Children at high risk for pediatric bipolar mood disorder (ie, positive first-degree family history for bipolar disorder or alcoholism along with history of aggression, impulsivity, and/or sleep disturbances related to initiation or maintenance of sleep) should be administered SSRIs with caution, because hypomania or frank mania or psychosis along with behavioral disinhibition may result.
This is the first SSRI ever used in children and adolescents. It has relative safety in overdose. Fluoxetine may cause more adverse GI effects than other currently available SSRIs.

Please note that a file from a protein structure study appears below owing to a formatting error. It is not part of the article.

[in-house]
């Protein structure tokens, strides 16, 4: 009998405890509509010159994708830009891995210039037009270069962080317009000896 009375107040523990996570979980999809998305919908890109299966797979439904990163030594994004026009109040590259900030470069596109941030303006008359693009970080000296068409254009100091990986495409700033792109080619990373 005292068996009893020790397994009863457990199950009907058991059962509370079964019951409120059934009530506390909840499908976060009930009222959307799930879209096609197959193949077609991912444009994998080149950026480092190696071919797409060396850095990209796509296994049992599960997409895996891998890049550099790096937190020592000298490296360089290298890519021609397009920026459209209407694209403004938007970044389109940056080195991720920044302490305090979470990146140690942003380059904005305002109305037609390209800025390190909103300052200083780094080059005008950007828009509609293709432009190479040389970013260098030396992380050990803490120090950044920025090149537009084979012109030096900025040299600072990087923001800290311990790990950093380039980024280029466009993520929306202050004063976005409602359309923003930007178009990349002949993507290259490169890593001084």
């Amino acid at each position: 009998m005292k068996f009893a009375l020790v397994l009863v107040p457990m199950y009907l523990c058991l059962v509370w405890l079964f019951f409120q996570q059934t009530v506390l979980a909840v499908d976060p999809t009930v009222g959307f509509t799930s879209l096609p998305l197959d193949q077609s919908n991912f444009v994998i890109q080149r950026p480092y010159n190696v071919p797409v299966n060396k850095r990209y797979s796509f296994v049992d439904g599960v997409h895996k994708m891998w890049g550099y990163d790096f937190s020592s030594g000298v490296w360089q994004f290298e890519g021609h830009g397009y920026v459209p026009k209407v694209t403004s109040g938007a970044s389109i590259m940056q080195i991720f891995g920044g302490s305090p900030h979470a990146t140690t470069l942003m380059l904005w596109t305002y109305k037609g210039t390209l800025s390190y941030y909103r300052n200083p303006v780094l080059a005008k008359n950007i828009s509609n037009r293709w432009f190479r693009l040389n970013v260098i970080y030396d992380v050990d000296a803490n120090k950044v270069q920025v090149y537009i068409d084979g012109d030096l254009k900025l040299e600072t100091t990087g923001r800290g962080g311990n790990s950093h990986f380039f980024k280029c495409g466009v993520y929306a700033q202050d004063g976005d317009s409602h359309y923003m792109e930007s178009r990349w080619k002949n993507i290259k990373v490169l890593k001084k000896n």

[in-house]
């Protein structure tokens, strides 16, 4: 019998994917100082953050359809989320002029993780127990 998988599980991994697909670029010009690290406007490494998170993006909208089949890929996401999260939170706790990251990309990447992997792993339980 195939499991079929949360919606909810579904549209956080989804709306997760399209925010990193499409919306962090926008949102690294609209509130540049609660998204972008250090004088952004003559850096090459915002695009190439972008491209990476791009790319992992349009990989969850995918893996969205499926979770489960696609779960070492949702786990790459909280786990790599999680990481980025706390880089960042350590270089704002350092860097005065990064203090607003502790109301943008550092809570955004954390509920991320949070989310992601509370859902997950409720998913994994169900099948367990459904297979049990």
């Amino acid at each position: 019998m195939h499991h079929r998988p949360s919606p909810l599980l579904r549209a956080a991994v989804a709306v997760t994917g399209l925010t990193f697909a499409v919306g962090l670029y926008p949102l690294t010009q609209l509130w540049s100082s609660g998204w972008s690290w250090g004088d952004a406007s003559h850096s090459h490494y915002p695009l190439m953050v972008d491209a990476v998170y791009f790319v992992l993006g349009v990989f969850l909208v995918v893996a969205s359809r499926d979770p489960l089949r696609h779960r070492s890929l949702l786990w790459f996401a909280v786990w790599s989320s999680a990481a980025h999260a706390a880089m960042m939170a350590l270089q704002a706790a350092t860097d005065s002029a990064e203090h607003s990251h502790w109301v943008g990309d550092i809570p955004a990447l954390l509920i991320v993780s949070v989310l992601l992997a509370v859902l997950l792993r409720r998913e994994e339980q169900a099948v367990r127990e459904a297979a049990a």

This agent is available in liquid and cap form. Some case reports suggest that despite a possible association with rare occurrences of behavioral disinhibition, fluoxetine may be relatively safer in pediatric usage than are paroxetine or venlafaxine.
However, fluoxetine still carries risk and, therefore, has a "Black Box" warning. Do not use in children who are physically aggressive, have a family history of suicidal or parasuicidal ideation or behaviors, or are at increased risk of self-harm.
Sertraline can be helpful in those who do not respond to fluoxetine; however, it is only FDA approved for pediatric obsessive-compulsive disorder, at a dose of 25 mg/day for (age 6-12 y) and 50 mg/day (age 12 y and up). Sertraline is FDA approved in adults for major depression, social anxiety disorder, posttraumatic stress disorder, obsessive-compulsive disorder, and panic disorder.